But then we reach the end and the timeline gets jumbled. This jumbling is purposeful (and was hinted at in those first paragraphs on the distance between memories and how it influences understanding). The last twenty or so pages of the novel require a very slow, a very careful reading. Done this way, the experience of what Hazzard is offering stretches long and lovely. Layers of meaning unfold, references back to earlier statements and questions, new insights into several of the characters, careful reflections on memory and friendship.

This is one of those books that sneaks up on you if you let it. I’ve read Hazzard’s The Transit of Venus, and enjoyed it (and it lingers in my memory with a similar tone to The Bay of Noon – a little bit haunting with sharp, incisive passages peppered throughout), but it has been some years now and I feel like I should go back and re-read to see what else it may offer.

I am trying to get back into the habit of taking some notes of my reading and finding time to write up thoughts in this space. I’ve neglected this blog over the last two years and this feels a little unsteadying. I am never quite as happy as when I have time to think (which for me means writing) about a book. But I’ve gotten into the habit of thinking about each book as a potential “review” and this has kept me from writing a bit more freely about the books I’m reading.

A few months ago a good friend passed me Ishiguro’s first novel, A Pale View of Hills. I’ve read him before, and in fact, An Artist of the Floating World as well as Never Let Me Go are both favorites of mine—although for very very very different reasons. But A Pale View of Hills is one of those books that went on the special shelf I reserve for books I end up thinking of as “perfect”.

I found it perfect for a number of reasons—in its prose style mainly (Ishiguro is a quiet writer who writes directly and simply but still achieves an overall lyrical feel) but also its structure and the way the time jumps inform the front story in surprising ways.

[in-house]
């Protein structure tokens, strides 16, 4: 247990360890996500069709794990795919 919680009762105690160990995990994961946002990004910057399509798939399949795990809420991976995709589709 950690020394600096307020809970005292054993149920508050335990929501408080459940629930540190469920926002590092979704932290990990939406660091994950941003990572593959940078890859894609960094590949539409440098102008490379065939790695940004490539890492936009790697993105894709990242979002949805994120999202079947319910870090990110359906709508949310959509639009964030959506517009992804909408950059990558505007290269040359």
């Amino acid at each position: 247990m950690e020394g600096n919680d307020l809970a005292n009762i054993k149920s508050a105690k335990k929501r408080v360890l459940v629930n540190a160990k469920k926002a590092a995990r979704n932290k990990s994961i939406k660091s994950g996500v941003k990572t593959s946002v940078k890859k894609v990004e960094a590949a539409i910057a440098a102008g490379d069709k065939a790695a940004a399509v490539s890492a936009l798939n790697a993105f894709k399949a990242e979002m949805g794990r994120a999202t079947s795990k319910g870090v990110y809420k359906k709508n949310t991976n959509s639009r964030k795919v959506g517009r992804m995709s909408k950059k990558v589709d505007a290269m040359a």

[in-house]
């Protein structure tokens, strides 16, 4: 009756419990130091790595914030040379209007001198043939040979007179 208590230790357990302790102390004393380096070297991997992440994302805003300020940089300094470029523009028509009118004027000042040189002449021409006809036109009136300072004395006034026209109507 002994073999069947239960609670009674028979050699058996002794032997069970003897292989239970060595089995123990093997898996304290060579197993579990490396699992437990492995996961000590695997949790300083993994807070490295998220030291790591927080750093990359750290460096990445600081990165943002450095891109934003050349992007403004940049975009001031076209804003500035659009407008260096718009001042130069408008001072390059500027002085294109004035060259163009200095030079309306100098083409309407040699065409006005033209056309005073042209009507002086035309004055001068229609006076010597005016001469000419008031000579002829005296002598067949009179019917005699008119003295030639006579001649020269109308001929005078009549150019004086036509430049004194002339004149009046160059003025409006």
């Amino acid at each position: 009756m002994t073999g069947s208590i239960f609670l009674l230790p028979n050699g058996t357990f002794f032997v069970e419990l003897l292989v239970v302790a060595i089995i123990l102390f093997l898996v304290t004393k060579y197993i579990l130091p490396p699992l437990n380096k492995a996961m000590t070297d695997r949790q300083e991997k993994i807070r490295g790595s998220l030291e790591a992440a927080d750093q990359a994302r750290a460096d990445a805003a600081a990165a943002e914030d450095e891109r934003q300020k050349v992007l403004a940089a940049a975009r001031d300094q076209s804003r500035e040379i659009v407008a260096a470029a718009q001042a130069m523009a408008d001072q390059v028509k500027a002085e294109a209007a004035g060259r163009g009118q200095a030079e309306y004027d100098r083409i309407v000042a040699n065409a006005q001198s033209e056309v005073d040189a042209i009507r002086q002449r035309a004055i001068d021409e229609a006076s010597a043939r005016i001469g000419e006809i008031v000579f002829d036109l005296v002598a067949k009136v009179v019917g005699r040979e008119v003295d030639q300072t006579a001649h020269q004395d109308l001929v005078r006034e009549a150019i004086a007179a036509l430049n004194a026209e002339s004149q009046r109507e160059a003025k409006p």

The novel is told by Etsuko and she begins by telling us something of her two daughters—Niki, who is younger and half-English, and Keiko, who is Japanese. The novel takes place over the course of Niki’s five-day-visit to Etsuko in her countryside home in England—that is the present framework—but the story is actually one of Etsuko going back into the past, into post WWII Japan and telling the reader something of her life at that time, before she came to England.

It isn’t just Niki’s visit to her mother that inspires these memories, but the recent suicide of the older daughter Keiko. Ishiguro writes this devastating sentence on page two:

The English are fond of their idea that our race has an instinct for suicide, as if further explanations are unnecessary; for that was all they reported, that she was Japanese and that she had hung herself in her room.

That “as if further explanations are unnecessary” is so key here. Not only does it reflect the depth of bitterness and maybe even resignation that Etsuko is dealing with, but it also gives the reader the entire reason for the story she is about to tell.